Our research focuses on identifying credits with lower risk on the downside and greater income potential and capital appreciation on the upside. When
assessing the downside, we look for companies with a significant safety margin to survive adverse events. For the upside, we look for spread compression
and potential for capital appreciation that will come from a rating upgrade – especially when taking exposure in credits with the potential to go from high
yield to investment grade (“rising stars”).
Typically, more than 75% of the overall adjustment of the credit spread takes place ahead of an upgrade or downgrade of a credit by the rating agencies –
see Figure 2 for one example in which spreads tighten days or weeks in advance of the rating change on “Day 0”. An investment team with an independent view
may be better able to anticipate these moves and harvest the gains. Those who wait for the rating agencies may be too late.
Evaluating company fundamentals
For each company and security, our analysts focus on four areas: 1) business risk, 2) financial structure, 3) security structure and 4) relative value.
(See Figure 3.)
For business risk, we assess both the industry characteristics and the company position within that industry. Our assessment of the industry will include a
consideration of the growth rates, profit margins, capital requirements and volatility of returns as well as the industry’s barriers to entry. The
company’s competitive position is assessed through its financial performance (both past and future estimations), the sources of its competitive advantage
(for example, operating efficiency, scale, patents and regulatory barriers) and its longer-term strategy. In addition, we look to assess the governance of
the organization (including the quality and integrity of management and the company accounts) and risks from off-balance-sheet areas such as environmental
liabilities and social costs (e.g., restructuring costs).
For financial structure, we analyze a range of ratios specific to each industry, such as leverage, interest coverage, liquidity and off-balance-sheet debt.
Our aim is to assess our margin of safety as bondholders. We incorporate PIMCO’s top-down global and regional macro views in designing stress tests and
compiling financial projections.
For the security structure, we assess the position of each investment within the capital structure and the covenants that protect our position in downside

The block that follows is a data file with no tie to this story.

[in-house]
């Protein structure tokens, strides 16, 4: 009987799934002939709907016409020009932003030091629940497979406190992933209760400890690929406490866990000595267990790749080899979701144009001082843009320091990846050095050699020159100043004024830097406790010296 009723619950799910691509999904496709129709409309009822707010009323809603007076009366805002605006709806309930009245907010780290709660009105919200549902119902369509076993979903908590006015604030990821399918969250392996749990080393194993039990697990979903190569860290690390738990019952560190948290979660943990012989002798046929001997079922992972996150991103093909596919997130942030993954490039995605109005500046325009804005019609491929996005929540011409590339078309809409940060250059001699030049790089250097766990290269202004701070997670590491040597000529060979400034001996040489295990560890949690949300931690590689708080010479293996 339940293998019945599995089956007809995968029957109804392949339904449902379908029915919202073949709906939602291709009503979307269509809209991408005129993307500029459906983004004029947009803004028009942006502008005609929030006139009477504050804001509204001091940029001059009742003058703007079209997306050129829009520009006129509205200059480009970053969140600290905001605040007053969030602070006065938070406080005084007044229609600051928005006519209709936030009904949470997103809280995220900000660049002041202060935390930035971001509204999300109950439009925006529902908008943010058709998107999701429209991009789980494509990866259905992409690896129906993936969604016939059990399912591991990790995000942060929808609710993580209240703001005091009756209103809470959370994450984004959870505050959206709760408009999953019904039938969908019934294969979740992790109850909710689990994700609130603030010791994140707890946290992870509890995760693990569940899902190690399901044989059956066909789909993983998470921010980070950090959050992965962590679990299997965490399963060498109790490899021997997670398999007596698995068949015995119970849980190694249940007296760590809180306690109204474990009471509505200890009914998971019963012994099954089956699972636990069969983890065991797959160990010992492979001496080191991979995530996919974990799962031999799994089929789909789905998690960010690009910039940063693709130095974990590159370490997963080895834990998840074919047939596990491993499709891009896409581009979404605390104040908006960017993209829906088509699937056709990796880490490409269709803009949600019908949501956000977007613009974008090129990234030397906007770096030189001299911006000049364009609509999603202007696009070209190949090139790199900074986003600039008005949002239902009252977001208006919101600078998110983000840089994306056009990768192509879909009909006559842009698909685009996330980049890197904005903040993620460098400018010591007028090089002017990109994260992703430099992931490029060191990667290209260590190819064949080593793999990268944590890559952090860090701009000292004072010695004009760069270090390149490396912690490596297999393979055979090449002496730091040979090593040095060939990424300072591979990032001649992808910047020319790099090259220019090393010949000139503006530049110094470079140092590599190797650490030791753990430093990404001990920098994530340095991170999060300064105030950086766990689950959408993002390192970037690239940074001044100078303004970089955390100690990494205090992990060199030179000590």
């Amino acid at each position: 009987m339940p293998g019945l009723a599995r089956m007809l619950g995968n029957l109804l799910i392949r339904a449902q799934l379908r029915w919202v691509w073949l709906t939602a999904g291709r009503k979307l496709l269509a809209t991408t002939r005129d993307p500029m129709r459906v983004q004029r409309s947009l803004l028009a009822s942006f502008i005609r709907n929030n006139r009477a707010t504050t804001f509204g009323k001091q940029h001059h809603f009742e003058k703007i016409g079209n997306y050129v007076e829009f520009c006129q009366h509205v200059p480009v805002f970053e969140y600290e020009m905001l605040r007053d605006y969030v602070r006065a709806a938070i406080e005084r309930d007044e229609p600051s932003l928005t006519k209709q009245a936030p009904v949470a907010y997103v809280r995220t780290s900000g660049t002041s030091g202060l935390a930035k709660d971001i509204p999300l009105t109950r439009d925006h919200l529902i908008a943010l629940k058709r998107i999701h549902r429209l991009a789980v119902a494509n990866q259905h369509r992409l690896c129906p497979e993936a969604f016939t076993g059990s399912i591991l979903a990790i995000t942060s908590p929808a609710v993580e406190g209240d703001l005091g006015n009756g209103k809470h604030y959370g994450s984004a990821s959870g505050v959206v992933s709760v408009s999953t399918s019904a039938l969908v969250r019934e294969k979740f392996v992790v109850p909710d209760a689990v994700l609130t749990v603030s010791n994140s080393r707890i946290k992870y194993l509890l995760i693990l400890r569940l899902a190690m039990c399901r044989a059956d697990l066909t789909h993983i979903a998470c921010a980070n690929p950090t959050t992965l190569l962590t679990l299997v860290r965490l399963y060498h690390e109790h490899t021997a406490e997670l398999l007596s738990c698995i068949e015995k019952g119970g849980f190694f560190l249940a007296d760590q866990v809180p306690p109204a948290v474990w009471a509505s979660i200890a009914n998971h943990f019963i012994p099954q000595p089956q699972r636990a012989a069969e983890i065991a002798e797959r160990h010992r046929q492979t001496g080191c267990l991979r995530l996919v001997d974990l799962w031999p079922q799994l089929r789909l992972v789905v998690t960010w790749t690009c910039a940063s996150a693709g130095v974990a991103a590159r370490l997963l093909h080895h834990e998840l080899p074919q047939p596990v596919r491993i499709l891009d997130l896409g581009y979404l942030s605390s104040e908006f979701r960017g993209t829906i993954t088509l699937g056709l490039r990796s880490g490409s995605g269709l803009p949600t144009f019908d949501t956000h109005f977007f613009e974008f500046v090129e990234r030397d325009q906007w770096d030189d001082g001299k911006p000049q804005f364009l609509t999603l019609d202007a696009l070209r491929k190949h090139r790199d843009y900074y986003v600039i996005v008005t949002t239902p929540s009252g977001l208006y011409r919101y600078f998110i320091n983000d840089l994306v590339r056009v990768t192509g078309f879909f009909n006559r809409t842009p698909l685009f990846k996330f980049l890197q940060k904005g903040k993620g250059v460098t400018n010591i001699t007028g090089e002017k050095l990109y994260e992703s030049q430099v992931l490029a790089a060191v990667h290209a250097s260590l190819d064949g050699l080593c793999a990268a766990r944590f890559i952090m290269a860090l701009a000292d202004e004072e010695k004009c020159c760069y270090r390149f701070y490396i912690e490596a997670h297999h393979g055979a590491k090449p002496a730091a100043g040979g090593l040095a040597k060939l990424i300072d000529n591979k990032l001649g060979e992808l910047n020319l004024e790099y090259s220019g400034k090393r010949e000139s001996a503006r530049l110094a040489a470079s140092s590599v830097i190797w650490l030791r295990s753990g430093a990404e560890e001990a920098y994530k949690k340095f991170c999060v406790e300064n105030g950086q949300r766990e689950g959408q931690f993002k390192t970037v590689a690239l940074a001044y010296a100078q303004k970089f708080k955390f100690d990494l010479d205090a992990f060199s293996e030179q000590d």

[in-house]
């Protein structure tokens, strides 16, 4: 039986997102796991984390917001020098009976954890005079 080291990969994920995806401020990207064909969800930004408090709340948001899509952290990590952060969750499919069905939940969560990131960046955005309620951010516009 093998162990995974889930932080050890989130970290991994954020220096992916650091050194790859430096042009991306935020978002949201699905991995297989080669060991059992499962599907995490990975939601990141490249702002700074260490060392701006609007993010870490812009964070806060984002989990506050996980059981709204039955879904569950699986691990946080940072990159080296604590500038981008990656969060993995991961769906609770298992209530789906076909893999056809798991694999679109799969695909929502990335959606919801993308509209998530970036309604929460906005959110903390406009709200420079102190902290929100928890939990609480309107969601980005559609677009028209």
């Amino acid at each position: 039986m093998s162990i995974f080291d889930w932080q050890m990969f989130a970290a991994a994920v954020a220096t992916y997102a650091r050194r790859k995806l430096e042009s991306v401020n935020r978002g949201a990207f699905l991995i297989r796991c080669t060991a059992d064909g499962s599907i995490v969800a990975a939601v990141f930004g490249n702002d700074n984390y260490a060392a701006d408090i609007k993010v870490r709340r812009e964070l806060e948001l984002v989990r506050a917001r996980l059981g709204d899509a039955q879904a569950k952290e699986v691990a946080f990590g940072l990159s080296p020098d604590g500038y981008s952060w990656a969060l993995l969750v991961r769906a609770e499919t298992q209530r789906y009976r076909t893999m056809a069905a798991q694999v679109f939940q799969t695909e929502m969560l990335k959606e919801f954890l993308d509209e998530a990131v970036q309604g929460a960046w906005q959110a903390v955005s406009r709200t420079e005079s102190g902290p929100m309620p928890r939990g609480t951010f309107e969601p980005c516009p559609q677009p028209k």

The analysis, informed by our macro outlook, leads us to our own credit rating. This rating in turn allows us to identify relative value opportunities
across sectors and security structures, helping us to identify potential rising stars and falling angels in portfolios.
Risk management is a priority at every level. Default and spread widening risk are dominant potential risks in investing in corporate debt securities. Our
focus on higher quality corporates, combined with our comprehensive evaluation of credits both at purchase and on an ongoing basis, helps reduce the risk
of a downgrade or default in any of our credit holdings.
Once the individual credits are assessed, the complexity of the credit market and the variety of instruments require an assessment of the risks and
opportunities from a portfolio perspective. PIMCO’s proprietary analytical systems and portfolio management tools help us to look at risks across the
different instruments and to assess exposure and risk across countries, sectors and single names.
Careful research and active management yield results
To help best position investors to reach their objectives, a credit portfolio management team should take an active approach to credit selection based on
proprietary credit views. We believe these views need to be based on thorough credit analysis with a focus on managing and anticipating the downside.
Portfolio managers need to select the right instruments at the right time and diversify both risks and opportunities in an effort to harvest the risk
These factors are even more important in a world where yields are low and alpha, not beta, may make a crucial contribution to absolute return generation.